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A new study launched today examines the barriers faced by many Deafblind consumers when accessing customer service call centres. The Assisted Access study by Able Australia, was funded through the ACCAN Grants Scheme and aimed to develop a model for Deafblind consumers to access their telco's customer service with ease and security.

Consumers who are Deafblind have both a significant hearing and vision loss. Current information and privacy practices usually require the customer to interact using their own voice – not a facilitator's – and therefore prevent these consumers from easy phone access to their telcos. Text based alternatives are often also inadequate when using specialised screen set ups and braille based systems.

The study examined the current options available in Australia and reviewed systems in place overseas to access customer service and concluded that a solution could be the use of a personal identification number (PIN). The unique PIN would resolve the privacy and security issues and provide an alternative to voice identification. When presented along with other account information, a PIN should constitute sufficient identity verification for Deafblind consumers who need to communicate with call centre staff through an Auslan interpreter.

"The options available to Deafblind consumers at the moment are not adequate to allow them to easily access the customer service of their telecommunications provider," said Able Australia researcher, Ben McAtamney. "Smartphones and tablets give Deafblind consumers unprecedented independence and access to information and communication with the outside world. It's important that issues with accessing telecommunications provider customer service are resolved so these consumers can interact through a third party effectively."

The report suggests that the PIN could work in two ways – either as a randomly generated PIN sent to the customer prior to each interaction, or as a number assigned to the customer and kept on file as part of their account information. Using a PIN would add security and help to protect the customer's privacy.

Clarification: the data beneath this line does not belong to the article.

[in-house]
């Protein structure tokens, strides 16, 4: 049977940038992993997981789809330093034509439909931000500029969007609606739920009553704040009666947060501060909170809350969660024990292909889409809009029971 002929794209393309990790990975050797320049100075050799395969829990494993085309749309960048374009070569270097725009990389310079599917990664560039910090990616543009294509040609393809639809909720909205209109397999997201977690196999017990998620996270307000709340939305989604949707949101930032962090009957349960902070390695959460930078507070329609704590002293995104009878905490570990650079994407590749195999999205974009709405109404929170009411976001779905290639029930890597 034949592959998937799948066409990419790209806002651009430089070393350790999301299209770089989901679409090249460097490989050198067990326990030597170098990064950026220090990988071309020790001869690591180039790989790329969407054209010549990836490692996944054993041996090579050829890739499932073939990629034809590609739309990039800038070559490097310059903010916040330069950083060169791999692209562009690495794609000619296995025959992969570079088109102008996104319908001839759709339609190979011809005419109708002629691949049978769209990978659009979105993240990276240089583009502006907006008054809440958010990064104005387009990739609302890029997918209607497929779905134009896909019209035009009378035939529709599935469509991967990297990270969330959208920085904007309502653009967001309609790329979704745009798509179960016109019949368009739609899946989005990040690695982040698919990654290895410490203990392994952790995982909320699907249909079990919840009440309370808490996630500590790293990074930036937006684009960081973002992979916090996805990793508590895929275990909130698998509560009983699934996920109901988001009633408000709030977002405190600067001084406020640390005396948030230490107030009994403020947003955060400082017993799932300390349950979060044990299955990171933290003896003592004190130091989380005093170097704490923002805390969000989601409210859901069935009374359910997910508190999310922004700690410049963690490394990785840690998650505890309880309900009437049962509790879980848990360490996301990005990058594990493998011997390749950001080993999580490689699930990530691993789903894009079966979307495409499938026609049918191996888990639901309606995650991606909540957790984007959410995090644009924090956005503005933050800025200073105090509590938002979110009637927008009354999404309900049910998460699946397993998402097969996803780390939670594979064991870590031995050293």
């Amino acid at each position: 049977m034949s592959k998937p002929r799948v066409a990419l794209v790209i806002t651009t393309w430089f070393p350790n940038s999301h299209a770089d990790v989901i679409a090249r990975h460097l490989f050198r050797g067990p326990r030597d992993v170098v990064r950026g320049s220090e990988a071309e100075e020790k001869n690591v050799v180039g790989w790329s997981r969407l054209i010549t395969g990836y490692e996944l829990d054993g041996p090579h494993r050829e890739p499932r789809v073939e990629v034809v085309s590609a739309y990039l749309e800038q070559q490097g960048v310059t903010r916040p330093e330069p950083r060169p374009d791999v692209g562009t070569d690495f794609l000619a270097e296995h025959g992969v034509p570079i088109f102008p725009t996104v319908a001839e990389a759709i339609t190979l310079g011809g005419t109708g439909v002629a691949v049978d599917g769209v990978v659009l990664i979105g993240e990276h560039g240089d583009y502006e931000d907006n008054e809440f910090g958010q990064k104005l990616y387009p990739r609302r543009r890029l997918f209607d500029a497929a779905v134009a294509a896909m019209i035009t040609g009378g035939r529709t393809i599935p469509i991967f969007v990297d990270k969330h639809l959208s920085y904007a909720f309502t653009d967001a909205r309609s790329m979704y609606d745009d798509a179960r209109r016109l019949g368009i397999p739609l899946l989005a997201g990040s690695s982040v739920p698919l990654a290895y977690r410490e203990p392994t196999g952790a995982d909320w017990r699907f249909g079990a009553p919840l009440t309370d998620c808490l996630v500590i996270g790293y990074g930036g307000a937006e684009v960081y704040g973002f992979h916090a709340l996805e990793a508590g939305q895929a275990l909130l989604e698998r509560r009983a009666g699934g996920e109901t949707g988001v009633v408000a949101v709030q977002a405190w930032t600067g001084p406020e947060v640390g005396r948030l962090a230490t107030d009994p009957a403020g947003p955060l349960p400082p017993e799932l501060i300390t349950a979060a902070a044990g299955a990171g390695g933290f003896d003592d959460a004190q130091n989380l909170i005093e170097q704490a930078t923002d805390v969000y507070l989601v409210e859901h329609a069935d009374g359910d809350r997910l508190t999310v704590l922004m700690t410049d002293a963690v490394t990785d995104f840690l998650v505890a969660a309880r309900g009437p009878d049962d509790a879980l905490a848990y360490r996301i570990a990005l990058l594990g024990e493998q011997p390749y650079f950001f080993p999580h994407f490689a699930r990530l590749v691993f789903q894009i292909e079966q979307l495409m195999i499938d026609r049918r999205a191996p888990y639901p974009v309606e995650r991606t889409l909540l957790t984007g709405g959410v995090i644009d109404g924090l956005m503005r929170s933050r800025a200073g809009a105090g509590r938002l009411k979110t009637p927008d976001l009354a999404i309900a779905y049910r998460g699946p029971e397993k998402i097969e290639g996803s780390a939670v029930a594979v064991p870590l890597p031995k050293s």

"ACCAN supports the conclusion of the study and hopes to see telcos allow Deafblind consumers easier access to customer service through the implementation of a PIN system," said ACCAN Disability Policy Advisor, Wayne Hawkins. "Telcos need to offer a range of customer service options so that Australians living with a disability can have independent access to easily manage their phone and internet accounts."

The report also sought industry feedback on the proposed PIN system. Not-for-profit telecommunications provider, Jeenee Mobile, was receptive to the solution and is launching its PIN system today. Under the Jeenee Mobile system customers will be able to select a PIN of their choice which will be attached to their account enabling Deafblind consumers to contact Jeenee Mobile through a third party using the PIN.

Jeenee Mobile's General Manager, Jeremy Way said: "We were pleased to work with Able Australia to help develop a PIN system for Deafblind consumers to access our customer services. Jeenee Mobile works to support every Australian in making mobile services as accessible and inclusive as possible. We believe that every customer, irrespective of individual capacity or capability, should have equal access to our services, which we provide to a broad cross section of Australians that live with (and without) many different types of disability. We welcome this report and commend Able Australia and ACCAN for highlighting this important issue, the implementation of which provides Jeenee Mobile with an opportunity to further support the Deafblind community and make their interactions with us easier."

Download a full copy of the Assisted Access report on the ACCAN website.

For more information, please contact Luke Sutton on 0409 966 931 or This email address is being protected from spambots. You need JavaScript enabled to view it..

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